This is, perhaps the most beautiful autumn I’ve ever experienced in a lifetime spent admiring New York autumns. The color of the landscape reminds me of sunsets and postcards, of spiced hot chocolate, and warm oatmeal cookies.
I should embrace the beauty around me as if it were a gift, but I can’t. I am deeply worried. I’m trying (and failing) to suppress a sense of perpetual doom. My concerns were recently echoed by Joe Biden in his latest, and last, political debate with Donald Trump.
“We’re about to go into a dark winter.”
The blaze of color outside my windows reminds me of the old adage — red sky at night, sailors’ delight; red sky in the morning, sailors take warning. It’s an ancient mariner’s rhyme that appears in various forms throughout history, with versions cited in the Bible and by Shakespeare.
The saying means that a red sky at night predicts fair weather the next day, but a red sky in the morning portends a storm.
October, which sits at the threshold of the holiday season, is winter’s morning. I don’t feel ready for the coming storm. This year the foliage glows like a flame on the East Coast of the U.S. On the West Coast, things are literally burning.
What can this mean?
2020’s multiple disasters — the pandemic, a psychotic president, fires, staggering unemployment, financial hardship, civil unrest, and the very real possibility that we’re about to experience the next great depression — are churning around in my head, casting a shadow over the lovely autumn colors. I’m finding it impossible to enjoy the gorgeous leaves because they’ll soon be gone, ushering in five months of darkness and loneliness.
I have a very bad feeling about Christmas.
We can’t see our extended family this year because of the pandemic. We must hunker down to keep them (and ourselves) safe. It will be a different kind of Christmas.
Ruined holidays, Christmas included, should be the least of my worries right now. But for me, the holidays are hard even without the litany of disasters we’re facing. I’m not worried about the loss of normalcy. I lost normalcy a long time ago when my older daughter was diagnosed with cancer at the tender age of 11.
Ana loved Christmas. Facing it without her has always been hard, but there’s also something inexplicably comforting about it. She feels so close when the seasons shift, when the Christmas tree goes up, and the decorations come out of their bubble wrap and tissue paper.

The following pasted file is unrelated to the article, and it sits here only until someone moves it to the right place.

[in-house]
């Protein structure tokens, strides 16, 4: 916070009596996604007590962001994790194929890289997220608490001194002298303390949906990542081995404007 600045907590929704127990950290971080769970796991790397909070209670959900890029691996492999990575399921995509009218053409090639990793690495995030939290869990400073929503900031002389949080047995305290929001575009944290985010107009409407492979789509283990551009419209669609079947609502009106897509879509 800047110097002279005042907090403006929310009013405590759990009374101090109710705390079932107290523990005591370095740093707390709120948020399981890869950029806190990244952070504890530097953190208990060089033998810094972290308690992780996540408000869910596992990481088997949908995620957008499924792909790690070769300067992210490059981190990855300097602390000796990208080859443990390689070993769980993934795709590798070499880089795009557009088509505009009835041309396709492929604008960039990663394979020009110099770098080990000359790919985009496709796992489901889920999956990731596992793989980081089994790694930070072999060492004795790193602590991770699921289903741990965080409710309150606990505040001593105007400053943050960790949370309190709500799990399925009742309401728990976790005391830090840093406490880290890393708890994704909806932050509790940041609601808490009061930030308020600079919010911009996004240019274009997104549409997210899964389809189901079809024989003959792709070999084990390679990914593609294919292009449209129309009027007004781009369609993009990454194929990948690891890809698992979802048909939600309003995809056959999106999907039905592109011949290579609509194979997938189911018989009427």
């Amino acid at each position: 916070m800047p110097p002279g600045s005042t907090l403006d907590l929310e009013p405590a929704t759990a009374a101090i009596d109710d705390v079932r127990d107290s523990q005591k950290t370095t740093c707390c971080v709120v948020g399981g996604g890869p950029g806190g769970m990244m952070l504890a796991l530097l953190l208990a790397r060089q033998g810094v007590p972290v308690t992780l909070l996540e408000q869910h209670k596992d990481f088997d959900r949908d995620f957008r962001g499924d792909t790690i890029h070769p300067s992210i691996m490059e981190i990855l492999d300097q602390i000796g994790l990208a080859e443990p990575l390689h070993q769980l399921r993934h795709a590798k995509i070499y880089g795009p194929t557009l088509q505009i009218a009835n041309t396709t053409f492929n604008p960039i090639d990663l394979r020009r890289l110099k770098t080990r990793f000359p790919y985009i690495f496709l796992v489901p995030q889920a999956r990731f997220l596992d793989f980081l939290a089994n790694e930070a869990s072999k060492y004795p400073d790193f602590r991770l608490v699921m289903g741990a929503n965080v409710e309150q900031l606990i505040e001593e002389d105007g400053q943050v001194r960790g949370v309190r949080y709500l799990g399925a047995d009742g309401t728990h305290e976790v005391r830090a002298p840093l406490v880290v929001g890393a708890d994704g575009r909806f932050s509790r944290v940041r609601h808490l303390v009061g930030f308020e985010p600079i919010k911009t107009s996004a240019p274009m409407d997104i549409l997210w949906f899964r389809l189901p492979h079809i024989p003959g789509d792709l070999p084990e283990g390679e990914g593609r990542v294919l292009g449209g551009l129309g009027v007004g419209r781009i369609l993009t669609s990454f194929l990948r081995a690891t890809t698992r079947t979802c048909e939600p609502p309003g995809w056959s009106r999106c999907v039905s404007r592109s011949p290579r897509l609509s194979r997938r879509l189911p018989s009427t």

This is the fourth holiday season I’m facing since Ana died. Each Christmas looks a little different than the last. There is no normalcy in this place of perpetual grief, no bit of nostalgia that doesn’t bring as much pain as happiness. The holidays mark the start of a host of conflicting feelings — longing and solace, sadness and joy, comfort and agony.
I want the good feelings to outweigh the bad. I can almost see Ana, at the periphery of my reality, shaking her head in disapproval when I dwell too much on my own sorrow.
So, I’ve been trying to put the holidays back together each and every year, a sad little puzzle with a dozen missing pieces.
Emily, my younger daughter, has helped with this. Like Ana, she loves the holidays, especially Christmas. She decorates every corner of her bedroom. Last year, she insisted we put lights on the house and buy some new decorations. Even after all the loss she’s experienced, even after three Christmas mornings spent opening gifts without her sister by her side, her eyes still light up with anticipation as the holidays approach.
But there will be no cousins this year, no family beyond the three of us, and precious little celebration. I’m not sure the three of us will be enough to chase away the despair.
I’m worried about Christmas, but it’s so much more than that. I’m afraid — of getting sick, of not being able to find work, of losing my health insurance and of what will happen to this country if Trump gets re-elected.
The holidays were the first thing I’d looked forward to the year that Ana died. They’d arrived just as I’d started to emerge from early grief, nine months after I’d last seen her face.
I’d lit candles, and bought presents, and watched the same beloved movies that she’d once loved. I’d given myself permission to let the holidays take me where they wanted to take me — no strings attached. I’d released all my expectations that year and each year thereafter, creating new traditions and rituals and folding Ana’s memory into the center of everything.
But this year is so hard. Even though I’ve grown used to limping through the season, trying to reimagine the diminished shape of my little family, I’m frightened.
We’re still so fragile, the three of us. What if I can’t hold it together? What if one of us gets sick? What if the holidays come and go without providing love and light along with sadness and pain?
I’ve been grappling with this anxiety since the the astounding autumn foliage transformed the world into something magnificent. I’m feeling superstitious, convinced that it’s some kind of warning — this last breath of beauty before a terrible fall.
I want to freeze everything the way it is right now, but of course that’s impossible. I’ve been in this place before and I know that the only way out is through. So, I’ll try to enjoy the fall colors, hold my breath until after the election is over, and buy a few extra candles this year. I’m going to need the light.